Malouma; Nour (Harmonia Mundi) BEST OF ELSEWHERE 2007

 |   |  <1 min read

Malouma: Nebine
Malouma; Nour (Harmonia Mundi) BEST OF ELSEWHERE 2007

The shrink-wrap that this exceptional album came in provides the clue: "blues woman mauritanienne, transcende les frontieres musicales". And Amen -- or more correctly Allahu Akbar -- to all that.

Malouma isn't "blues" in the same way that say Etran Finatawa or Tinariwen (see tags) are: if you are desperately looking for a connection you might like to think of some parts of Robert Plant's more adventurous North African-influenced albums in recent years.

That's because Malouma has something akin to a "rock" band here with electric guitars and bass.

But of course this music is utterly grounded in her culture so it lopes along into seductive and seemingly endless, melodic lines, riding those hypnotic mictrotones, and aching with passion.

In places it sounds like it might have been produced by Brian Eno (those weird little sonic fills which sound like backwards guitars) and the whole things is so tangential that songs shift into different styles and colours at various points.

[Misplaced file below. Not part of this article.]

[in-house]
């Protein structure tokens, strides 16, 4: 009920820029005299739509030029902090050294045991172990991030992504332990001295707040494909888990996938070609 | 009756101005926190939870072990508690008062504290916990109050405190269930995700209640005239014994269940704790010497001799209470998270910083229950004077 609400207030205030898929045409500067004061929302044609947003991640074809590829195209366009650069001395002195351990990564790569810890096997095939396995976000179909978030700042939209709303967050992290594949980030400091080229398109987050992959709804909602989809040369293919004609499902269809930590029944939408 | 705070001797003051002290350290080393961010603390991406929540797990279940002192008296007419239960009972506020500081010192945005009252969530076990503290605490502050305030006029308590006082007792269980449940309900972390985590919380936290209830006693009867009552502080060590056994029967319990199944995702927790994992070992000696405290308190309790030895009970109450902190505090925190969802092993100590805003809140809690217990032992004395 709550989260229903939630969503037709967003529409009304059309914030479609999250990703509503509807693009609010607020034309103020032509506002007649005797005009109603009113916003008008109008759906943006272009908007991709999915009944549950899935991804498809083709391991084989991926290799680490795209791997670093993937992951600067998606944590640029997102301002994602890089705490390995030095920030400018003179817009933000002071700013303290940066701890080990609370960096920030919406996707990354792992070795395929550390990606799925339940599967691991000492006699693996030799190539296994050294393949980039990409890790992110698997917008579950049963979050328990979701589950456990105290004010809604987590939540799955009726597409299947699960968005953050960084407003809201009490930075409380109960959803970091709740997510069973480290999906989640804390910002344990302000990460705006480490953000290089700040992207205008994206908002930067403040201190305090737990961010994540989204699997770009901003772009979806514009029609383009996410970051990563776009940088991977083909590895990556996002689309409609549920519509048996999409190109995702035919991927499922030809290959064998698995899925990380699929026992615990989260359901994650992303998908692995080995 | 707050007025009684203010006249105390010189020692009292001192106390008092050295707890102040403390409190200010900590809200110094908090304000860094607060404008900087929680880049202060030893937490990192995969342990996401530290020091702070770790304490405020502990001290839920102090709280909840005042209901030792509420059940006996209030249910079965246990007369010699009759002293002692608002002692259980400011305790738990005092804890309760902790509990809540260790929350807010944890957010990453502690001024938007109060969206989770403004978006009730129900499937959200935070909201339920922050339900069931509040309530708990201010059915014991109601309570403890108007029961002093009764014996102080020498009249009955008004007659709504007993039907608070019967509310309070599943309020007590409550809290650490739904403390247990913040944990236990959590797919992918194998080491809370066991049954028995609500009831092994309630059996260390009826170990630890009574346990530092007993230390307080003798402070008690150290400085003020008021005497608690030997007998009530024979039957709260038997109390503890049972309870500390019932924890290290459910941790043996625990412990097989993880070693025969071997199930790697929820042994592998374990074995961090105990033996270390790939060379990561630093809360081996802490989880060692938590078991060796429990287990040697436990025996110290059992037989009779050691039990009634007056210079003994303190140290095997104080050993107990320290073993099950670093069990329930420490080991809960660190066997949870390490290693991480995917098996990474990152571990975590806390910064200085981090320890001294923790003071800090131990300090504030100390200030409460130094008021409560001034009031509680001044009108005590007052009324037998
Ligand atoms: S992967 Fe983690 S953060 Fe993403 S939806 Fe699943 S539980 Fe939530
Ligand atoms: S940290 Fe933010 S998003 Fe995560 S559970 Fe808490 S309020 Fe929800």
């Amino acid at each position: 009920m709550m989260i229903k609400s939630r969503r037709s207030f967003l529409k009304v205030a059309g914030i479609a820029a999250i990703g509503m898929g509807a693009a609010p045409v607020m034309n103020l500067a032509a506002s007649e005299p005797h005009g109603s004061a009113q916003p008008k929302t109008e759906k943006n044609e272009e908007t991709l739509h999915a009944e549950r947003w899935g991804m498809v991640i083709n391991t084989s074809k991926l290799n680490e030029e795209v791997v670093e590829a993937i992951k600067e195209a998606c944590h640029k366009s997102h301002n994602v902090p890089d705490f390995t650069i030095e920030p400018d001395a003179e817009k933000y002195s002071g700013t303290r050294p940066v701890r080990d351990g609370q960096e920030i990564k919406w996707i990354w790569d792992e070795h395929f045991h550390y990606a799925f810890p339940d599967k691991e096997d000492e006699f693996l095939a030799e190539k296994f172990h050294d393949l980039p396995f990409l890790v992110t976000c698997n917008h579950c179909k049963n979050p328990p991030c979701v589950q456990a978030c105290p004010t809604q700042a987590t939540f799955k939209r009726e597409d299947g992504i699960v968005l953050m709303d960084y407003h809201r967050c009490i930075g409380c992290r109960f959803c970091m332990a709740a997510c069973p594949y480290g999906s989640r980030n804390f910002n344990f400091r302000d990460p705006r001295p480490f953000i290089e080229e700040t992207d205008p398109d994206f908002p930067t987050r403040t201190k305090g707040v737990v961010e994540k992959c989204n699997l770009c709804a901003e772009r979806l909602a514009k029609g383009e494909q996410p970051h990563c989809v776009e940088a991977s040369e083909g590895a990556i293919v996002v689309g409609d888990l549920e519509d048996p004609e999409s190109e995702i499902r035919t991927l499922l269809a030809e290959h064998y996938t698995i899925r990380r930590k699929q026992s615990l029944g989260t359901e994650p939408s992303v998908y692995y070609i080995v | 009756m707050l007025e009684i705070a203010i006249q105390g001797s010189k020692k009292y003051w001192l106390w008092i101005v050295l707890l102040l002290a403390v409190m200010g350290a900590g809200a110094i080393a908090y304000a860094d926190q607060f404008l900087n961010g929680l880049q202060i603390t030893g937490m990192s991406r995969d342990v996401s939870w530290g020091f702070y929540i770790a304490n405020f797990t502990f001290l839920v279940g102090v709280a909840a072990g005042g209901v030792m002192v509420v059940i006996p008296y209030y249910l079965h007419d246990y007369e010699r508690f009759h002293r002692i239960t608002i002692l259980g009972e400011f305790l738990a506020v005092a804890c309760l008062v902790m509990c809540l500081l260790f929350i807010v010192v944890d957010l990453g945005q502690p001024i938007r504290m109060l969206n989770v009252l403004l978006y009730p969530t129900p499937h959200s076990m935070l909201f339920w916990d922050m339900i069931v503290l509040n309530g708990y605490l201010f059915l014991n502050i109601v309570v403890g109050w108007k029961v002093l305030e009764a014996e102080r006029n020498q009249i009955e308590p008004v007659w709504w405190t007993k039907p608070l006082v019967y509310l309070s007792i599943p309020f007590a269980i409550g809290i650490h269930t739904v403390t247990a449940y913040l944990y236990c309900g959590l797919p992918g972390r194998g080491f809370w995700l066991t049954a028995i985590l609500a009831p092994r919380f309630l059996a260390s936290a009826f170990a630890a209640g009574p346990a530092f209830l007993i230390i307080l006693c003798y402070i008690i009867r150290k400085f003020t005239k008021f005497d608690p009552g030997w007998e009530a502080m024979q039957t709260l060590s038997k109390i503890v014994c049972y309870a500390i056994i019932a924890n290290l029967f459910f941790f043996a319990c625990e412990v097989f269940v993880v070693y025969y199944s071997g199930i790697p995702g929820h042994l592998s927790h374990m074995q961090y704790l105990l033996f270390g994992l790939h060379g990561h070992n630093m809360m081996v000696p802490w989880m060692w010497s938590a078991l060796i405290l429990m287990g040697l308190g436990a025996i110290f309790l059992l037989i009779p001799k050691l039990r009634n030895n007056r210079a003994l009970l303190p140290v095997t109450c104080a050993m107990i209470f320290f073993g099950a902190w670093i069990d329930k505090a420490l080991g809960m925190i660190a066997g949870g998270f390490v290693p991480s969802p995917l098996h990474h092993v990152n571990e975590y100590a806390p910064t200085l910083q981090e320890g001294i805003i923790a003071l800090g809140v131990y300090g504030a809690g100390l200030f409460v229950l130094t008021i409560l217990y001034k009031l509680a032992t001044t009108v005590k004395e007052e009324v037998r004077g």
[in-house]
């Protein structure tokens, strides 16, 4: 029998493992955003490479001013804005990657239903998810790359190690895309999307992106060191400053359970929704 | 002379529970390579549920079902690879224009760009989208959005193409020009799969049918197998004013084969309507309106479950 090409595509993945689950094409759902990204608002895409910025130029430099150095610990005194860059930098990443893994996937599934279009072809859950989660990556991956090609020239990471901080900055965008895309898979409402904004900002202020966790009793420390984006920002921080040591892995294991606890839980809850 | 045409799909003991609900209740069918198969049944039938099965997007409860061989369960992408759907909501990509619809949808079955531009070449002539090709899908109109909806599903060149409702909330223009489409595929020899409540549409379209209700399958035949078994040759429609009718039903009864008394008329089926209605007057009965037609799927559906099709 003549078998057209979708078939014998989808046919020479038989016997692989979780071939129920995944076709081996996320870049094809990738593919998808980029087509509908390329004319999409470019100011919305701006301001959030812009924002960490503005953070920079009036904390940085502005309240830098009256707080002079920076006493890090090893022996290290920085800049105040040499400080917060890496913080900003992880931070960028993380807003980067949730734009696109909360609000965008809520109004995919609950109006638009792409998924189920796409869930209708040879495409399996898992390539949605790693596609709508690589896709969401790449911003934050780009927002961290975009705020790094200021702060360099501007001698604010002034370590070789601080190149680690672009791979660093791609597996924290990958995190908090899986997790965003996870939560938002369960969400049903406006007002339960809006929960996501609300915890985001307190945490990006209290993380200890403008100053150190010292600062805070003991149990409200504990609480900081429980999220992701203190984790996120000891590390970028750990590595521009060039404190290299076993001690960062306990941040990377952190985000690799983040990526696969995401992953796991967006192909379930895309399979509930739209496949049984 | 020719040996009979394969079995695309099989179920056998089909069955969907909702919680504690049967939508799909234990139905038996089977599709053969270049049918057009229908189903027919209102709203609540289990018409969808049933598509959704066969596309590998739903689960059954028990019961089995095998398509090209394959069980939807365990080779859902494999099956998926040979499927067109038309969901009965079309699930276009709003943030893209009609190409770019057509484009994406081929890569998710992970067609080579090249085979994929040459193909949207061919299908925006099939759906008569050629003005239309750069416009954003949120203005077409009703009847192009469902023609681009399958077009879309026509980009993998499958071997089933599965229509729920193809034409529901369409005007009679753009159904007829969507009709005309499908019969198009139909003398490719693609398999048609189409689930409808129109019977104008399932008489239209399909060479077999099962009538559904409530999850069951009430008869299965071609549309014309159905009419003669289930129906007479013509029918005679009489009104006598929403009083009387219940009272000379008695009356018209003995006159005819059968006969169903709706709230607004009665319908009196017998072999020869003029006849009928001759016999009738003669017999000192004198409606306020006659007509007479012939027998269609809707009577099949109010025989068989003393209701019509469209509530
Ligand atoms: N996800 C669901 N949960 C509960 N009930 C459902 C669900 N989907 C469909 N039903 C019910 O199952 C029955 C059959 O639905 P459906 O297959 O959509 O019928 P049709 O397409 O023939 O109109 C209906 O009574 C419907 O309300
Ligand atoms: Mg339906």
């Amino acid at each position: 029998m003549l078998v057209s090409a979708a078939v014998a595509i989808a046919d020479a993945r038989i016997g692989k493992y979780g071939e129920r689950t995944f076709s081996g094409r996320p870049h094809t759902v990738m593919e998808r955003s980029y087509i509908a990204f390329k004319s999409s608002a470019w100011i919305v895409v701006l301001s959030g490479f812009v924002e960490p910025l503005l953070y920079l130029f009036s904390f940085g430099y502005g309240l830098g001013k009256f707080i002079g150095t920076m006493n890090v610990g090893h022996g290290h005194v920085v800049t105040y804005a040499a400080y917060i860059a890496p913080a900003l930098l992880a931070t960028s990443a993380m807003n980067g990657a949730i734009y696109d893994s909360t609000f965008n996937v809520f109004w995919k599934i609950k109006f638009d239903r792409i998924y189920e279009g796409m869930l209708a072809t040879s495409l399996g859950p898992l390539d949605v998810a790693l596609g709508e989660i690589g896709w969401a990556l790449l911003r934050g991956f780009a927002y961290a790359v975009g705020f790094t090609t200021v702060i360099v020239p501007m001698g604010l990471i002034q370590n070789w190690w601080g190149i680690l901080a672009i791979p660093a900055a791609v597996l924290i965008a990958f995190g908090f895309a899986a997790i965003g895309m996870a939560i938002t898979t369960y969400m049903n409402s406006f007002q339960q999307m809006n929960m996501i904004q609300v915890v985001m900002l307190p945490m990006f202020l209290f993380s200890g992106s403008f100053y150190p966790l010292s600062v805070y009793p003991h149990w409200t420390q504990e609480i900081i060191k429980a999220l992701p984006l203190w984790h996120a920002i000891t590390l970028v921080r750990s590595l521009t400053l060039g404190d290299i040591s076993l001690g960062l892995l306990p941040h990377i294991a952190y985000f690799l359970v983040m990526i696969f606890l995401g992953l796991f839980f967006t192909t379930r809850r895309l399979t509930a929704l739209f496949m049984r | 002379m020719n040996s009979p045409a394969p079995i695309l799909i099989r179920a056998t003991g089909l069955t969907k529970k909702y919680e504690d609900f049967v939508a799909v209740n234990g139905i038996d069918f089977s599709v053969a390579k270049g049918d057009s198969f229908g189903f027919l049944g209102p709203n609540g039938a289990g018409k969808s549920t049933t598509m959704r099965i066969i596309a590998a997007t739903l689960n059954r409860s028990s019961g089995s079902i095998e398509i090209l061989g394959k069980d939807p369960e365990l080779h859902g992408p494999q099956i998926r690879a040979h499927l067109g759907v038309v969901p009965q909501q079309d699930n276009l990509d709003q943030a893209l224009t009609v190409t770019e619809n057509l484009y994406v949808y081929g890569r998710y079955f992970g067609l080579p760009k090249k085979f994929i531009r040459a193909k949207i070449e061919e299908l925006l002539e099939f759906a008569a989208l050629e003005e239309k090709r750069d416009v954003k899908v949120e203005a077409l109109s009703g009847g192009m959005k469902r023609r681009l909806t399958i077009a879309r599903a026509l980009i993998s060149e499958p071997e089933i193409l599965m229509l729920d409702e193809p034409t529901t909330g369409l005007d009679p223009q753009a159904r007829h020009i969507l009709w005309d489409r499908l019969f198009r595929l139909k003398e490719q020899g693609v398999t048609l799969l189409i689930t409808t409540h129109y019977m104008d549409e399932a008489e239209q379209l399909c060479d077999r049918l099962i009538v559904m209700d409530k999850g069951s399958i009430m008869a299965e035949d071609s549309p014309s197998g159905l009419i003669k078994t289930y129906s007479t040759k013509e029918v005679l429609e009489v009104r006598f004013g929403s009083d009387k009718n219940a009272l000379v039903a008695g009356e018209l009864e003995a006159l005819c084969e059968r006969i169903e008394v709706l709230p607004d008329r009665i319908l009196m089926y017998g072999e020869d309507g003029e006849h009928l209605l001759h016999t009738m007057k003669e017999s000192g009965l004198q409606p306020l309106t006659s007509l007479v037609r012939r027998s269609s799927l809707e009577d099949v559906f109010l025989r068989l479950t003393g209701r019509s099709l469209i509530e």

You never lose interest in any of this, it is quite a revelation.

Music from the border of Orient and Occident, and located right in the 21st century.

Share It

Your Comments

Gavin Hancock - Dec 8, 2011

Glad to have this and not merely because it covers Mauritania on my global music map! The rock instrumentation mentioned in Graham's review blend in so well you hardly notice them...as is typical with desert blues the sound produced by these instruments becomes "localised "due to the playing style of the musicians.

post a comment

More from this section   World Music articles index

Various: The Rough Guide to Bollywood Gold (Rough Guide/Elite)

Various: The Rough Guide to Bollywood Gold (Rough Guide/Elite)

More scholarly heads than mine would able to discuss whether this 15-track collection is a fair reflection of the Bollywood scene: but it certainly contains the big names like Asha Bhosle (two... > Read more

Amadou and Miriam: Welcome to Mali (Warners)

Amadou and Miriam: Welcome to Mali (Warners)

Just by the sheer number of artists it produces, you'd have to say Mali seems to have -- like Jamaica -- an almost unnatural number of gifted, inventive musicians, many of whom have appeared at... > Read more

Elsewhere at Elsewhere

LOST IN MUSIC, by GILES SMITH

LOST IN MUSIC, by GILES SMITH

Pop obsession can be tragic stuff: those long days in record shops searching for an obscure Flock of Seagulls 12-inch; the nights spent putting all your albums into alphabetical order (do solo... > Read more

1950s RADIO IN COLOUR; THE LOST PHOTOGRAPHS OF DEEJAY TOMMY EDWARDS by CHRISTOPHER KENNEDY

1950s RADIO IN COLOUR; THE LOST PHOTOGRAPHS OF DEEJAY TOMMY EDWARDS by CHRISTOPHER KENNEDY

Cleveland, Ohio has a formidable reputation as a rock'n'roll city -- today it is the home of the Rock And Roll Hall of Fame and Museum -- but you'd have to guess there was more to it than just that... > Read more